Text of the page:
Distance Learning | News
Oregon Community Colleges Collaborate on Healthcare Distance Ed
- By Dian Schaffhauser
The Oregon Community Colleges Healthcare Education Alliance is looking to expand availability of its healthcare-related degrees and certificates through distance education, and it's calling on Pearson technology to help with that effort. The work builds on a previous $2.2 million initiative funded by the state to help the 17 community colleges making up the alliance meet their local healthcare workforce needs by providing access to programs and curriculum across campuses.
The labor shortage in the state is acute. A report from the Oregon Center for Nursing projected that by 2020, "one out of every two nursing positions will be vacant." The same report estimated that demand for healthcare services will grow by 30 percent over the same period.
The latest work will encourage people to pursue their associate degrees or certificates through distance education or hybrid models in those same colleges. It will deliver training programs via Pearson subsidiary eCollege's learning management system, LearningStudio. The colleges will also have access to Pearson assessment and analytics tools to measure student performance and retention and track the achievement of program goals.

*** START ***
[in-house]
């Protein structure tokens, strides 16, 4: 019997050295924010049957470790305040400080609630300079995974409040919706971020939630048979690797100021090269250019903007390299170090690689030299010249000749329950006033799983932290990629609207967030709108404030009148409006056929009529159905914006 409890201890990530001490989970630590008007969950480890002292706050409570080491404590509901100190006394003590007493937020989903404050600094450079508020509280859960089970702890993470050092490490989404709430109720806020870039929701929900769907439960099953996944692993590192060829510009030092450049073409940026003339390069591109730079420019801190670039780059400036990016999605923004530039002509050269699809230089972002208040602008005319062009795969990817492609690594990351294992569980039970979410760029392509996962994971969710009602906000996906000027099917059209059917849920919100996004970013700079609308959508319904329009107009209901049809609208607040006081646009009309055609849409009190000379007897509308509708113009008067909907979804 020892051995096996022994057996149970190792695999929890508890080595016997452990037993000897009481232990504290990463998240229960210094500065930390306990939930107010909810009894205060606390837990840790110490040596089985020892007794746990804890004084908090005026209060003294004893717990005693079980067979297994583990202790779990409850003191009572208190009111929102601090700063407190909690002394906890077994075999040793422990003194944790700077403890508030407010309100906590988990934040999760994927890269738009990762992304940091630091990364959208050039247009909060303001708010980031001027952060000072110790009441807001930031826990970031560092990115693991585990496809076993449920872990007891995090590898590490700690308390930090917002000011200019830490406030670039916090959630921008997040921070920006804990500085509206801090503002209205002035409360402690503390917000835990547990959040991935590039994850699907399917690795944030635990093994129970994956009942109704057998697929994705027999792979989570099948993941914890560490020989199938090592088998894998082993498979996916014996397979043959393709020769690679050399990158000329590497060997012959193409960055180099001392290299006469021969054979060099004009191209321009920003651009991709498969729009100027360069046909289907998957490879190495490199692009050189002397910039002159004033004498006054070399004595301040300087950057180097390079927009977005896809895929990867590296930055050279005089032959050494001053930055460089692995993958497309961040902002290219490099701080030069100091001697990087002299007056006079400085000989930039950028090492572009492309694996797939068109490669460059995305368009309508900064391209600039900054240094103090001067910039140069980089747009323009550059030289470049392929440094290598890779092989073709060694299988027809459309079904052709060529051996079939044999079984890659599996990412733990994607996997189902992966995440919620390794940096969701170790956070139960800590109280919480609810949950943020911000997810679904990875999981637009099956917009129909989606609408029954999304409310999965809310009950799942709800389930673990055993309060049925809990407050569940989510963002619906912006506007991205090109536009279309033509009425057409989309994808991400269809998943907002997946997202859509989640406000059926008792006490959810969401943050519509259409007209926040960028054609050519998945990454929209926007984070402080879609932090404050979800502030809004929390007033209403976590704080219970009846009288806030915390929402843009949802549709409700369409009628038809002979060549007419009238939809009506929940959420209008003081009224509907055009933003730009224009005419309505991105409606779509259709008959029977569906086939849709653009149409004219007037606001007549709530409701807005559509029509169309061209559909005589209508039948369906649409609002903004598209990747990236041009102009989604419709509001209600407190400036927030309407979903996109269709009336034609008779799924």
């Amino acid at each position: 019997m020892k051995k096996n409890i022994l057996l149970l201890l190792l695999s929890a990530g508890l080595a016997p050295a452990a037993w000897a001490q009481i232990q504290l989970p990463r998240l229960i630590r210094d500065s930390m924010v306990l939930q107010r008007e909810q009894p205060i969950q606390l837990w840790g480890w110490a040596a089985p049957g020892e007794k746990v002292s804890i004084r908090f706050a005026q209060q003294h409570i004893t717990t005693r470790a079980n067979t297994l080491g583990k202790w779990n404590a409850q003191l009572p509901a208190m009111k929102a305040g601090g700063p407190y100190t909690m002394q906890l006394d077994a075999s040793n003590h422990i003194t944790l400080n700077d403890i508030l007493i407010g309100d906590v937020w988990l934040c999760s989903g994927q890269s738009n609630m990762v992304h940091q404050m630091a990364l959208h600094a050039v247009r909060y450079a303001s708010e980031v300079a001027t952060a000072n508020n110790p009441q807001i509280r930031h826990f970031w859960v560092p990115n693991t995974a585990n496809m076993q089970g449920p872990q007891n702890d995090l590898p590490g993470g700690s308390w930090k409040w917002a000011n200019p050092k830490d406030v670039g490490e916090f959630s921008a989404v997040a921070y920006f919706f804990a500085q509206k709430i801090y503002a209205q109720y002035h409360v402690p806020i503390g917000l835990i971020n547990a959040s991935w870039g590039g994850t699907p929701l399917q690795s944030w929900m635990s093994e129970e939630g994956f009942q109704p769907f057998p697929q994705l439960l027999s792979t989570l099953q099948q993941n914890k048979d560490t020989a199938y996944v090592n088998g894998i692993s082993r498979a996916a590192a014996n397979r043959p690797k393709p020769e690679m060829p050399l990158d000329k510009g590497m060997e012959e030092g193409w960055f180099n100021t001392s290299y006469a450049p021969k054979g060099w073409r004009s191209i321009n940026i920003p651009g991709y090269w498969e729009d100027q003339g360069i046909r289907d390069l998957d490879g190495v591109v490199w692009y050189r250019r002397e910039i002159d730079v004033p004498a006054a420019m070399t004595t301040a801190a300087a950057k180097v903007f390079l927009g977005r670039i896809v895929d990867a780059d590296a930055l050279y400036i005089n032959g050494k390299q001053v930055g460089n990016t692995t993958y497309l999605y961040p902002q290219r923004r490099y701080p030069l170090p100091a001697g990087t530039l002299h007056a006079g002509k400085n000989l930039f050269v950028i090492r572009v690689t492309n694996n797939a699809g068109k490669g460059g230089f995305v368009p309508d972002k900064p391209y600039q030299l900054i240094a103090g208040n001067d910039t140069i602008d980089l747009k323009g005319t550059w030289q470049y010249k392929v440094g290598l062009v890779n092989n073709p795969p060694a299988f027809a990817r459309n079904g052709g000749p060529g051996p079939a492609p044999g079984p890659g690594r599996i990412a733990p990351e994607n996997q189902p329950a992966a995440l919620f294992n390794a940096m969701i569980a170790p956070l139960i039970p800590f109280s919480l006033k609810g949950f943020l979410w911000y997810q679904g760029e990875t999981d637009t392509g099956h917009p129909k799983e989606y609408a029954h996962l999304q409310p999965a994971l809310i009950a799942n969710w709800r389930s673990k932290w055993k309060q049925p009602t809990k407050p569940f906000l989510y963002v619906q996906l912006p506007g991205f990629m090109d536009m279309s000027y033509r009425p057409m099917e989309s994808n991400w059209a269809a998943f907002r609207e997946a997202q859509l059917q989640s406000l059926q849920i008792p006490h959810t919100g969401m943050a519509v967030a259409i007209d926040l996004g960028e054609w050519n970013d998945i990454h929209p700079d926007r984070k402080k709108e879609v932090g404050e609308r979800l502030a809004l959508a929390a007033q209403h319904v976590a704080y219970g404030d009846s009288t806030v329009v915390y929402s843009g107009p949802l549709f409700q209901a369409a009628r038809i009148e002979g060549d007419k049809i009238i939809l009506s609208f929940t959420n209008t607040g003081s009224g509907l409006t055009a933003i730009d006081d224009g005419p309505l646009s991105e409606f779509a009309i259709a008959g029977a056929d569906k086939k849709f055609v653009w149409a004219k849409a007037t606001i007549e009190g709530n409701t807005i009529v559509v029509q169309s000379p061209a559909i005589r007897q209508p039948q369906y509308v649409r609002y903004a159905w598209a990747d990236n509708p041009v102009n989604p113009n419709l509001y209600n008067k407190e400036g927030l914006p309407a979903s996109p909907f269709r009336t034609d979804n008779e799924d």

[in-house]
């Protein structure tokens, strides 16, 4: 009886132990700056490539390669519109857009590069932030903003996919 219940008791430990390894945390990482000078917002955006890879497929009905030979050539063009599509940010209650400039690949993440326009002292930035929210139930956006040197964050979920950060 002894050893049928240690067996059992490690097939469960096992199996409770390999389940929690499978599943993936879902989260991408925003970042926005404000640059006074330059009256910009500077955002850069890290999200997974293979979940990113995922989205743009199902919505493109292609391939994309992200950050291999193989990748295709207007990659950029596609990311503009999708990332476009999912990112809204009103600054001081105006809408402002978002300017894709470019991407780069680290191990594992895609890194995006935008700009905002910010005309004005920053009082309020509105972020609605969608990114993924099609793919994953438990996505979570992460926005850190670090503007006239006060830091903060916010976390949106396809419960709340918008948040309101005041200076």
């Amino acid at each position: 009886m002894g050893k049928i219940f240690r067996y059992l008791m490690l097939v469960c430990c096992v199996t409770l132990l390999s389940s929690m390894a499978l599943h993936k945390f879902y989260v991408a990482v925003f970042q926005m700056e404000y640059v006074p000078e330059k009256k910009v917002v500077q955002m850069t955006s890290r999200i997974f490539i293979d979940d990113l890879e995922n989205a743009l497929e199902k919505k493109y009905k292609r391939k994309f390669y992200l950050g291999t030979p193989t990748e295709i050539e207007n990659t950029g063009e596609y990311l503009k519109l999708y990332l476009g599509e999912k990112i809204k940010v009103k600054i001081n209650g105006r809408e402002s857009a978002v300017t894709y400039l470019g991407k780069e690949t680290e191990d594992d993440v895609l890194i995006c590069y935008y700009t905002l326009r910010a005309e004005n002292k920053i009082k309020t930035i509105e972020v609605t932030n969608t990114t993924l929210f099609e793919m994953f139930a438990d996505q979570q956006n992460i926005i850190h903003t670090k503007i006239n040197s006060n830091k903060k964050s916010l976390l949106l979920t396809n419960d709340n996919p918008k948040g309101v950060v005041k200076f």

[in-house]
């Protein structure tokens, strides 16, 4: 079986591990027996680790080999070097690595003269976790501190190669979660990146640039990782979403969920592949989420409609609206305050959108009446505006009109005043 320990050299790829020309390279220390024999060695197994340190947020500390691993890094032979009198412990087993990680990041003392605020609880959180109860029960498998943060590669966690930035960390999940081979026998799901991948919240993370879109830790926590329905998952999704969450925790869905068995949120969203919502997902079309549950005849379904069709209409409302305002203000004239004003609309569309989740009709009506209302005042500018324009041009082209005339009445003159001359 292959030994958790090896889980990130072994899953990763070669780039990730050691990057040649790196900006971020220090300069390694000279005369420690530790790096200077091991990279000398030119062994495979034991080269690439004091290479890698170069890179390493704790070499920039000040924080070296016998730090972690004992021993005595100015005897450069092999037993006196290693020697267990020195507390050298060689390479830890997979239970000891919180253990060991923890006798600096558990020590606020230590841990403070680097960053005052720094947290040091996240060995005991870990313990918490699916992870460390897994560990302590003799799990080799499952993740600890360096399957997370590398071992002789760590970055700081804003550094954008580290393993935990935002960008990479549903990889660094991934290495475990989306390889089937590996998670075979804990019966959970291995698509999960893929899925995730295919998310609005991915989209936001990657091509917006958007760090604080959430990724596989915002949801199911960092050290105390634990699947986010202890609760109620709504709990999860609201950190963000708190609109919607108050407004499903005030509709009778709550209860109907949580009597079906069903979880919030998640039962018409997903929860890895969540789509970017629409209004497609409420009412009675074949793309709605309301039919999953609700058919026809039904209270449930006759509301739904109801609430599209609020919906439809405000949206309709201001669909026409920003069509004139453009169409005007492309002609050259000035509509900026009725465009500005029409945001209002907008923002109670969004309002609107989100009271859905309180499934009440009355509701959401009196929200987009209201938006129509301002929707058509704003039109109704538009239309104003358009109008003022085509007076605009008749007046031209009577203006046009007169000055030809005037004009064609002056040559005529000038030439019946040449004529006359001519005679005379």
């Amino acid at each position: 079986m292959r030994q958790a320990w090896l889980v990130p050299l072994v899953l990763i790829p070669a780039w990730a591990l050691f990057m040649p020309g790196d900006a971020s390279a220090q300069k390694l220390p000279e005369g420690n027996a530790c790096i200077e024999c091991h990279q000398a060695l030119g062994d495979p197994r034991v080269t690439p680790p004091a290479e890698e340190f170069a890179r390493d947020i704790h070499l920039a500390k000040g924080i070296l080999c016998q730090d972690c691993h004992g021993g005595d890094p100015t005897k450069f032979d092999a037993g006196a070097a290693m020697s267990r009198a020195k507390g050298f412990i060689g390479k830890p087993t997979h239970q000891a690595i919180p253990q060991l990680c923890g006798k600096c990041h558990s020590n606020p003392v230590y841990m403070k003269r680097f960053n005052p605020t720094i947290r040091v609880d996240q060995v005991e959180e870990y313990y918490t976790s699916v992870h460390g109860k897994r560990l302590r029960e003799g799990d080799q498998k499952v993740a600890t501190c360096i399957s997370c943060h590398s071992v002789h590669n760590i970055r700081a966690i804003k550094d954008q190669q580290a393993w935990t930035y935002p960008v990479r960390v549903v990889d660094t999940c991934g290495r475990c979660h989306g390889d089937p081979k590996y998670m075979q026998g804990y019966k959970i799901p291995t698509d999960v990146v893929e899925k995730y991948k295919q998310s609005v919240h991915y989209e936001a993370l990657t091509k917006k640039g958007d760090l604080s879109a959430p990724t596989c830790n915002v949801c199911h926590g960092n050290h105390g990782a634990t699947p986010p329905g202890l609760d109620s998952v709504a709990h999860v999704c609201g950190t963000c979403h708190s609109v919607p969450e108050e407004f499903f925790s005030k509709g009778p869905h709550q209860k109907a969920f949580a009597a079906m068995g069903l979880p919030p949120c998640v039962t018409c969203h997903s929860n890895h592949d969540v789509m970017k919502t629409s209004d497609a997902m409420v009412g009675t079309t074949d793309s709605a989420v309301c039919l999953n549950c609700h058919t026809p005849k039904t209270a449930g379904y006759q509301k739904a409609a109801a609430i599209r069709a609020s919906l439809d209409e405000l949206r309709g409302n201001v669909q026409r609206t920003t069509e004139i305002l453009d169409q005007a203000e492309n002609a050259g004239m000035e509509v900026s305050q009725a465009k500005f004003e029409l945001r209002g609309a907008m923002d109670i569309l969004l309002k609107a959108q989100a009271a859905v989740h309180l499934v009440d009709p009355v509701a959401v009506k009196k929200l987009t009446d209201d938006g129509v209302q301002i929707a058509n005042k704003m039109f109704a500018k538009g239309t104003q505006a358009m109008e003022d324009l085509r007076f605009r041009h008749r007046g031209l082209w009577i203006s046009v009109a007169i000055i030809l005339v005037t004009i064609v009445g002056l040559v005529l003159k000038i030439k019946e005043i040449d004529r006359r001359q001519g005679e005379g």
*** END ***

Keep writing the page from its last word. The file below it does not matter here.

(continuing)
The first school to adopt the LMS for the healthcare offerings will be Linn-Benton Community College, which offers an associate degree in diagnostic imaging and is developing another for occupational therapy assistant. It will be followed by new programs at Central Oregon Community College and Mt. Hood Community College in pharmacy technician, addiction counseling, and health informatics.
"Oregon is a very rural state," said Ann Malosh, dean of Business, Healthcare and Workforce at Linn Benton CC. "Previously, many students who wanted to get an education in this field would have to move to Portland or another part of the valley, and when they completed their studies, often they would not return to their hometowns to provide much-needed healthcare services there. We're excited about the opportunities this program creates for rural students, who can now receive healthcare training closer to home. It's the 'grow your own' concept and we have found it works. It will help us attract, educate and retain more healthcare professionals here in Oregon."
An important aspect of the new work is for Pearson to work with the Alliance to address guidelines for the curriculum laid out by the Middle States Commission on Higher Education in the Interregional Guidelines for the Evaluation of Distance Education (Online Learning), which were developed by the Council of Regional Accrediting Commissions (C-RAC). These guidelines specify how to show evidence of learning, retention, evaluation, and student support services.
Dian Schaffhauser is a writer who covers technology and business for a number of publications. Contact her at firstname.lastname@example.org.